With Reason Why revisited for a live moment with the band, an example why their stage performance has earned them a potent reputation, Killing Starts Where Hate Begins simply left us hungry for more and eager to share the word.

Certainly there is still more to find in originality and imagination within their sound but Enoch already are a fresh breath for the metal scene and surely destined to be embraced far further afield than their homeland.

Killing Starts Where Hate Begins is out now via Soundmass.

https://www.facebook.com/enoch.nz

Pete RingMaster 28/01/2020

Copyright RingMasterReview: MyFreeCopyright

The Unbroken – Human Crown

It may have been unleashed last year but Human Crown is one encounter you really do not want to have missed. The release comes from Brooklyn metallers The Unbroken and offers five rousing tempests that had us grinning from ear to ear.

The quartet brews a ferocious cauldron from a feral fusion of punk, thrash and groove metal and it proves a potently incendiary mix in this their debut EP. Influences to the band include the likes of Metallica, Pantera, and Slipknot and in some ways there is plenty that is familiar to the release yet from first to last breath Human Crown stands as something aggressively individual and fresh in ears and indeed the metal scene.

Co-produced by the band with John Bender (Breaking Benjamin), mixed by Johan Meyer (Gojira) and mastered by Alan Douches (High On Fire, Mastodon), Human Crown erupts upon the senses with Stuck In The Way, an initial spiral of guitar sparking a thicker volution of groove wiring, the pugnaciously swung beats of Tamas Vajda in the middle. That grooving continues to wind around ears as lead Mark Johnson skilfully entangles the lead vocals of fellow guitarist Chester Oszustowicz, the song forcefully jabbing and inciting as it leads to a chorus which is just as galvanic. There is something akin to American Head Charge meets Mudvayne to the encounter but swiftly it stamps down its own compelling character as the EP gets off to a voracious flyer.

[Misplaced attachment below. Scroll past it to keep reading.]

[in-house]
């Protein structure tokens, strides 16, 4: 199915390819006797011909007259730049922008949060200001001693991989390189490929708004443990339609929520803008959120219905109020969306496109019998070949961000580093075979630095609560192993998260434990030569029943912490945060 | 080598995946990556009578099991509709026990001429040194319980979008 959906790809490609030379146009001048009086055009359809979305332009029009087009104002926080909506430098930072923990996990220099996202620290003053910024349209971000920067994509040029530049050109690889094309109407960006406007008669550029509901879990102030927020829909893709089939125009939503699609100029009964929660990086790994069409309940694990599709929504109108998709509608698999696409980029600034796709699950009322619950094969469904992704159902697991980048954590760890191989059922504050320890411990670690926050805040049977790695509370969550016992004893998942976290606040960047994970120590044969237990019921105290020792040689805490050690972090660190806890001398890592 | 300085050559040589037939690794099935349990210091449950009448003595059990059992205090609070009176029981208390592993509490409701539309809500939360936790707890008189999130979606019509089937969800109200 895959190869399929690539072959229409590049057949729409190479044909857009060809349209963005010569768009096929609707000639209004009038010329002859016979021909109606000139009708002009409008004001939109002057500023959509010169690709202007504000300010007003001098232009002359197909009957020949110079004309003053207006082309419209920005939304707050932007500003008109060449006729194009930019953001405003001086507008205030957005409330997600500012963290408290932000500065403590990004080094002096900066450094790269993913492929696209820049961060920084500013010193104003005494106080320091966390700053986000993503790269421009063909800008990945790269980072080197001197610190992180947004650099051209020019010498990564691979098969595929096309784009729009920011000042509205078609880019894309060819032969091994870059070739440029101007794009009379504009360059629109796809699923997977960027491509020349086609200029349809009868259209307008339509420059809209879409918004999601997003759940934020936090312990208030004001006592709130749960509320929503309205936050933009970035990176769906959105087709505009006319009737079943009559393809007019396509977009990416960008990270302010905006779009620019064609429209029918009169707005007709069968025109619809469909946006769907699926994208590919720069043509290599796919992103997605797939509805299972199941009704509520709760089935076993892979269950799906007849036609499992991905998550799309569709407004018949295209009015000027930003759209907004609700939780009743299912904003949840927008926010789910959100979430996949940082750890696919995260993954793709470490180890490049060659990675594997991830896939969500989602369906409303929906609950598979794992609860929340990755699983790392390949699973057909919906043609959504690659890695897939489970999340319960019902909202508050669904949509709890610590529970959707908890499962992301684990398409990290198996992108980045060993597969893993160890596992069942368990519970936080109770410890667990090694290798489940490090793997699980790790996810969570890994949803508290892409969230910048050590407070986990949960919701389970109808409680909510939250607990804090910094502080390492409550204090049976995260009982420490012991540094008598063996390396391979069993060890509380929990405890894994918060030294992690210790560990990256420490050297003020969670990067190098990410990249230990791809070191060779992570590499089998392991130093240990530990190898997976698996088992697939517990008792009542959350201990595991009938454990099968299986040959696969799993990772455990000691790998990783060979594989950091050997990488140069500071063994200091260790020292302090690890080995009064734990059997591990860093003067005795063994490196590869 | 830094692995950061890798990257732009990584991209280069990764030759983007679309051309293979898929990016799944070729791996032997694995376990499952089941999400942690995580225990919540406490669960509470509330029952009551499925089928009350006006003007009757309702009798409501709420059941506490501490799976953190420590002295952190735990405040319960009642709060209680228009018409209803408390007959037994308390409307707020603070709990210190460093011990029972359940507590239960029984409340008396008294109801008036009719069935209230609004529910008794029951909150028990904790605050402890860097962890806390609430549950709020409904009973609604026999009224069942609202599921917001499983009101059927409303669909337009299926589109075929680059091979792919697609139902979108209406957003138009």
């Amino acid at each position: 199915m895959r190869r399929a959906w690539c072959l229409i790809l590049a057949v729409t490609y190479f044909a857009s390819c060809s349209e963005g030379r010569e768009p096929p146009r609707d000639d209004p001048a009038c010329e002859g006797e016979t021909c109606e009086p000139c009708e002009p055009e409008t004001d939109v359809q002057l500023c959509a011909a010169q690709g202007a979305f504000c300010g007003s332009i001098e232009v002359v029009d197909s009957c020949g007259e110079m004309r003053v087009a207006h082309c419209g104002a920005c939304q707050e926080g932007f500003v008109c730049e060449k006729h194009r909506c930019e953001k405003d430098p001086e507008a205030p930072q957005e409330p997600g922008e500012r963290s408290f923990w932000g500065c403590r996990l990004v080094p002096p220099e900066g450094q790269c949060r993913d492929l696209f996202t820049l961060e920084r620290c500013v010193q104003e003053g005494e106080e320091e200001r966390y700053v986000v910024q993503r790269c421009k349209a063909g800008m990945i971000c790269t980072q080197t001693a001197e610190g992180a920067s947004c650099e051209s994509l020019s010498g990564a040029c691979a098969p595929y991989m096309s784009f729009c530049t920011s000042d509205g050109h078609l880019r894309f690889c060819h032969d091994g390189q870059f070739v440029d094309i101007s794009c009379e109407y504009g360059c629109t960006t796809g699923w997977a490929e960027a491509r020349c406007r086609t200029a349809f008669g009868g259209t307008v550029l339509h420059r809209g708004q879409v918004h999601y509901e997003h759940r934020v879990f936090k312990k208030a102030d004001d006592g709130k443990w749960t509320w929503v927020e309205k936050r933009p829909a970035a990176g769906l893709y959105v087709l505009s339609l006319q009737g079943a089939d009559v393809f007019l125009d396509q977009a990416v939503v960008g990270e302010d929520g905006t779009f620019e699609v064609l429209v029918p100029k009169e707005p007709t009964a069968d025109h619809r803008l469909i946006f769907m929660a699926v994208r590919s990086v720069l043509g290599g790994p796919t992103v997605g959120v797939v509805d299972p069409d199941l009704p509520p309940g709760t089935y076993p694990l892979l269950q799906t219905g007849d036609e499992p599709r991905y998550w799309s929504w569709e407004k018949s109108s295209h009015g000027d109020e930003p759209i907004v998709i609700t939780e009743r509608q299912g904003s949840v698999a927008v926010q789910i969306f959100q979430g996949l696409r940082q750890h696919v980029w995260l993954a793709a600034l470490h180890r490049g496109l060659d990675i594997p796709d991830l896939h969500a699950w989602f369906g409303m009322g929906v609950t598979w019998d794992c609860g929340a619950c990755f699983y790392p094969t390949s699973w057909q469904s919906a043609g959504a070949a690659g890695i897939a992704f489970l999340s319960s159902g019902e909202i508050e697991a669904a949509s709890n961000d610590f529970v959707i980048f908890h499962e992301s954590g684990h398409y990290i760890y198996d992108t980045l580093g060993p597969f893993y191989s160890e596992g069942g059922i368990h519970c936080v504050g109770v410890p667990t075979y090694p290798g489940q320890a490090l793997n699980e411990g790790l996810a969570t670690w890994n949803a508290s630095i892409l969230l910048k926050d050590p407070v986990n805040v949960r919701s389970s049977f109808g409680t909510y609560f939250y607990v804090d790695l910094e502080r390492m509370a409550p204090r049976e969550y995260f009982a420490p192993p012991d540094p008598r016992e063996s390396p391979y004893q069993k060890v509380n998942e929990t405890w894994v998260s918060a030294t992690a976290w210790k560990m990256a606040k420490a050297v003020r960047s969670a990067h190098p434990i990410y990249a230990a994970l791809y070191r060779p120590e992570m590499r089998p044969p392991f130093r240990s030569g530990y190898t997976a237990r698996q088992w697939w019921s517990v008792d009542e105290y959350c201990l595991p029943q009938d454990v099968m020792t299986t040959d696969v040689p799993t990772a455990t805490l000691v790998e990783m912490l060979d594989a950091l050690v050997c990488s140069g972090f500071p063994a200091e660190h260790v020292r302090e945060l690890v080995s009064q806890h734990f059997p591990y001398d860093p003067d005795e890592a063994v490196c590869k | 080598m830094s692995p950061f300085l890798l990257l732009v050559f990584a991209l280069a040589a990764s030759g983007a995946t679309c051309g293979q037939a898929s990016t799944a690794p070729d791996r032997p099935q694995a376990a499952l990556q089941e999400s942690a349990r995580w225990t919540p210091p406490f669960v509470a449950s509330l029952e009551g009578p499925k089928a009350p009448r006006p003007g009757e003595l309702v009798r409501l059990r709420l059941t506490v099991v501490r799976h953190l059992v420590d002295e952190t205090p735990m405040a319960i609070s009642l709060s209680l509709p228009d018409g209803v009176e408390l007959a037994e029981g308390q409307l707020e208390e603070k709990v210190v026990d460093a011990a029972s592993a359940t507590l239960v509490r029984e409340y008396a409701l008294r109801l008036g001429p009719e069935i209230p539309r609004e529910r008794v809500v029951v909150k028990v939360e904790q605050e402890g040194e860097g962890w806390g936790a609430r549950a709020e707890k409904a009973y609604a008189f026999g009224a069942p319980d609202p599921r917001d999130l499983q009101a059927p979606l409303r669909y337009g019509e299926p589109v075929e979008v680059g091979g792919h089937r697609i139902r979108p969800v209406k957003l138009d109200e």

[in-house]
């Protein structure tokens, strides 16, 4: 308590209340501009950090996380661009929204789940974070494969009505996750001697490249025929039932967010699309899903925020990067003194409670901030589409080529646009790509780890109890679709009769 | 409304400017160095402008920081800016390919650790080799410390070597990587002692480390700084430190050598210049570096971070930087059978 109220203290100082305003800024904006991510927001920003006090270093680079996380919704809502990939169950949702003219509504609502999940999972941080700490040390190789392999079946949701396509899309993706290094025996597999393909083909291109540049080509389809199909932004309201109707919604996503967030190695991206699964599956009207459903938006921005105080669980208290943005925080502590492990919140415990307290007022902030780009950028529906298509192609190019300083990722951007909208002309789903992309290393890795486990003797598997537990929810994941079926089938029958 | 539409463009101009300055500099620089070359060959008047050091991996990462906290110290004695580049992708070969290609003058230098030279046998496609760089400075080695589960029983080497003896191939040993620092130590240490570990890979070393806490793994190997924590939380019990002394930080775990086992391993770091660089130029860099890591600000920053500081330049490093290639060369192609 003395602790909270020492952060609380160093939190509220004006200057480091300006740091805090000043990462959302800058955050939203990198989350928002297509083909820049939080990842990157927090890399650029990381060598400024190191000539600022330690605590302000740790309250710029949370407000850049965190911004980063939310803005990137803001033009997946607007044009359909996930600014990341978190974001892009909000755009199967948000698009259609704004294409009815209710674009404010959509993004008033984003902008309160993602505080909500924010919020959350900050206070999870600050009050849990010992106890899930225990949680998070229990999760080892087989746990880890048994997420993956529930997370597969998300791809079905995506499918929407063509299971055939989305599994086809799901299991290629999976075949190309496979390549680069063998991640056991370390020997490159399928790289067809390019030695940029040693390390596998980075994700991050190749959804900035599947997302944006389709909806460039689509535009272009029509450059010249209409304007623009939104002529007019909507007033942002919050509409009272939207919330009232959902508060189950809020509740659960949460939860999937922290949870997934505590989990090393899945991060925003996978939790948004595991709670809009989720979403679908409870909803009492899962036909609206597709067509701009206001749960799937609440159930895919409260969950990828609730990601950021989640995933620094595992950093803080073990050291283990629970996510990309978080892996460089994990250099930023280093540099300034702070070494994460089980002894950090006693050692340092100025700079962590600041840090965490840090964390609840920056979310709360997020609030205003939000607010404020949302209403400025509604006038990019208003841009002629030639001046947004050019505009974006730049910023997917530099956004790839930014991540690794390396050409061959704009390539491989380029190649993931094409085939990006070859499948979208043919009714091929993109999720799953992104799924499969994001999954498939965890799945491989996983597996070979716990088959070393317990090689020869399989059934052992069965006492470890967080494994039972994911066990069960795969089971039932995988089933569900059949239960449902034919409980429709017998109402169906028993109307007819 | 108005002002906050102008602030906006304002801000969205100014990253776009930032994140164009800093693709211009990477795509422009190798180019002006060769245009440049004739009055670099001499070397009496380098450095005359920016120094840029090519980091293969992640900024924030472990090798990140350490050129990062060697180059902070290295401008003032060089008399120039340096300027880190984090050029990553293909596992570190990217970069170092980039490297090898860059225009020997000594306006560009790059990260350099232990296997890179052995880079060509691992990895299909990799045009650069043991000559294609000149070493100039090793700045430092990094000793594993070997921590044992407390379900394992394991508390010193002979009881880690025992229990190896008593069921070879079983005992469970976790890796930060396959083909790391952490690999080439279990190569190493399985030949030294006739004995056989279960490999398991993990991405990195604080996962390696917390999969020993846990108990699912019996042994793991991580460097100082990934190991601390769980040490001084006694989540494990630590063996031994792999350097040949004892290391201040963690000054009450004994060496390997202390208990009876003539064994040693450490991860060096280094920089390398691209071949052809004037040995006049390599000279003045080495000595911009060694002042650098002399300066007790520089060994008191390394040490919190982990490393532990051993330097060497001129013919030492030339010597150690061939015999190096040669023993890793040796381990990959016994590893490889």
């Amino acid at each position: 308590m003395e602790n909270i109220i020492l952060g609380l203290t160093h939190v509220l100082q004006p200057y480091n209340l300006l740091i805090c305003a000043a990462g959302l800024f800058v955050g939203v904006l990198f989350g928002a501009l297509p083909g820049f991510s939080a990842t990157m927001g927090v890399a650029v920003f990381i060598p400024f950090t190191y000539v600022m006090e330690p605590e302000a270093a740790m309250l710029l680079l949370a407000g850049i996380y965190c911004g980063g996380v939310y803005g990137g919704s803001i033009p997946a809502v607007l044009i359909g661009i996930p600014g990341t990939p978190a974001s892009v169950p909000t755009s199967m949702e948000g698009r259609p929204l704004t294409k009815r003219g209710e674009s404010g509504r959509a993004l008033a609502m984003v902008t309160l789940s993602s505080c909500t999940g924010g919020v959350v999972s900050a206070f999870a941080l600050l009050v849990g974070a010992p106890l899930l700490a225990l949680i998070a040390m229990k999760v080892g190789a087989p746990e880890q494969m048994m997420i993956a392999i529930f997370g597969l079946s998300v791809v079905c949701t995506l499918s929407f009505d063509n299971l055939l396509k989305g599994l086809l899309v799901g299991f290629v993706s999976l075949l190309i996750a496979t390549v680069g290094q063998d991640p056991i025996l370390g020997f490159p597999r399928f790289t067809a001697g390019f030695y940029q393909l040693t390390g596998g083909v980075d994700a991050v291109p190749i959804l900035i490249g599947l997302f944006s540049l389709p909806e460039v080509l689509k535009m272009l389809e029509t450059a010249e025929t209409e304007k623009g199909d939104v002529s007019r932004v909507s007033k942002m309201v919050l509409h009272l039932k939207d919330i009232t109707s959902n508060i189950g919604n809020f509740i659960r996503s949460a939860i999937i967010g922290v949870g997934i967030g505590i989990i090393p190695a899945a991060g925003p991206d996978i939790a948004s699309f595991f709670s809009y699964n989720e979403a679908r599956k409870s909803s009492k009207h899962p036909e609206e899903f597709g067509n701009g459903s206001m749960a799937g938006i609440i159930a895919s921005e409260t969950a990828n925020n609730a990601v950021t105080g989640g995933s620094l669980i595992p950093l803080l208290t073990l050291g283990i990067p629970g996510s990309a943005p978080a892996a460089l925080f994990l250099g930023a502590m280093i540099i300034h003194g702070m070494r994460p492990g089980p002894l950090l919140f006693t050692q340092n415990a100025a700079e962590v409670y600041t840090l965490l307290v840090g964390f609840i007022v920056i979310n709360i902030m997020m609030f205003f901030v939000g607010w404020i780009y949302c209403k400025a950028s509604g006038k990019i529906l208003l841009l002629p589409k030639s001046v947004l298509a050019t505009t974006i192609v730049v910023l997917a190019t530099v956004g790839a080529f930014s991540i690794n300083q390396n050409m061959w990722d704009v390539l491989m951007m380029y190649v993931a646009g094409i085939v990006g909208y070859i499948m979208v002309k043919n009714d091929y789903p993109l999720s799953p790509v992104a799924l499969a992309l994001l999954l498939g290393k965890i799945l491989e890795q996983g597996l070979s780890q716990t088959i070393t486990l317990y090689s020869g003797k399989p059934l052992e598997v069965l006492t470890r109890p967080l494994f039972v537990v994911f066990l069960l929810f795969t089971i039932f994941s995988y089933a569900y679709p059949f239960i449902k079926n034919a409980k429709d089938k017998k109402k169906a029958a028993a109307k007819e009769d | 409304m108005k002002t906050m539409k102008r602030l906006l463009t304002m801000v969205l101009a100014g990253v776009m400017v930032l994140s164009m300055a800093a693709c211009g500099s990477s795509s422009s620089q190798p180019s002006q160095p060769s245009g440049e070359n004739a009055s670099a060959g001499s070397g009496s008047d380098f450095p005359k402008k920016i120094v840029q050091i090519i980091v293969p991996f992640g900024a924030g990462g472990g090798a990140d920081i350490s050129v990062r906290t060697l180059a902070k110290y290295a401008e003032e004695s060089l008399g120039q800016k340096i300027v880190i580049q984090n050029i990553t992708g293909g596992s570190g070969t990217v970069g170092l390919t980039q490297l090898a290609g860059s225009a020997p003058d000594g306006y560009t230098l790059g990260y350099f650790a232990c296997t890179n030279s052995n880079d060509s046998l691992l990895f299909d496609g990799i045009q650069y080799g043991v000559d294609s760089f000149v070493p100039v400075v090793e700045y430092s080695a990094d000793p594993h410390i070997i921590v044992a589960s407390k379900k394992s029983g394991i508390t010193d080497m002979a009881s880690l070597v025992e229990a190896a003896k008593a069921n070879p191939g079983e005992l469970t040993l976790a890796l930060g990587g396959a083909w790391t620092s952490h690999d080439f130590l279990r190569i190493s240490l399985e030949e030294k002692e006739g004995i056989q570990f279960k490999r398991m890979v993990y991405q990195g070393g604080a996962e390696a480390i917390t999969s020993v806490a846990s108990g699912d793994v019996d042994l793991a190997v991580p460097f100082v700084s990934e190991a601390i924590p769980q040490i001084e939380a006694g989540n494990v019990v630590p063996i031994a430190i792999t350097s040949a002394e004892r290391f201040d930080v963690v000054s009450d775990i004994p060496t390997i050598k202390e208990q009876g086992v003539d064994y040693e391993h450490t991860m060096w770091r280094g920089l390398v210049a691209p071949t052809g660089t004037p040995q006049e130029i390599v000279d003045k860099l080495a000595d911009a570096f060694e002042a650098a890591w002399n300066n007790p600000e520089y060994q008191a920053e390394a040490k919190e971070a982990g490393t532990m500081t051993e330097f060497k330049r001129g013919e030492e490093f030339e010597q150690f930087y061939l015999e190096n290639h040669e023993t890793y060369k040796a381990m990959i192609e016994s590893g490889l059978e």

Suffering In Silence follows and quickly lays down its own formidable proposal, rhythms tenaciously marching through a weave of riffs, from which Johnson casts another rich melodic web. Hitting its meaty stroll, contagion soaking sound and vocal attack, the track swings with more of the virulent grooves the band is already proving so fertile with as the bass of Jeff Hinz magnetically growls in the midst of it all, ears and attention eagerly immersed in the thick enterprise making up the welcomed trespass.

Though the track did not quite get under the skin as its predecessor it only had us greedy for more which the EP’s outstanding and spiky title track delivered. Its calm melodic opening made for an evocative contrast to the storms before though a volatile heart is soon exposed as Oszustowicz’s belligerent vocals erupt in the background. As things brew a delicious nagging groove breaks, the vocalist’s snarl riding its rapacious incitement while it all leads to a brief but dynamic chorus, the cycle repeating to further enthral.

Just as addictive is next up I Never Forget, its agile entrance soon the seeding for more of The Unbroken’s unapologetically ravenous grooves and barbarous but welcomingly manipulative rhythms. From start to finish the song savages as it seduces; it’s snarled tone and truculent nature proving as irresistible as the quarrelsome sounds making up its untamed character and inescapable persuasion.

Nothing Left To Sell brings the release to a close, it immediately coaxing ears with a melodic caress full of intimation and elegance and again from the equally warm and intrigue hug of vocals which blossoms a charged and irritable eruption breaks driven by thrash nurtured riffs. The song though is a tapestry of contrasts, the reflective and serene uniting with a disturbed and volatile divergence as the band’s imagination and craft shape another fresh aspect in writing and sound.

The Unbroken is a band easy to see making great strides up the metal ladder especially if Human Crown is a sign of things to come and they exploit its very open potential and prowess.

Human Crown is available now @ https://theunbroken.bandcamp.com/releases

https://theunbroken.band/   https://www.facebook.com/theunbrokenofficial    https://twitter.com/theunbrokenrock

Pete RingMaster 07/02/2020

Copyright RingMasterReview: MyFreeCopyright

Aspherium – The Embers of Eternity

Pic -kim gøran høiberg

Aspherium is a band we knew by name and reputation but never quite found the moment to give the richness of attention that all bands deserve. That has forcibly been amended with the release of their third album The Embers of Eternity, which with thanks to our friend Andrew at Stencil PR who directed us its way, suggests we have definitely been missing out.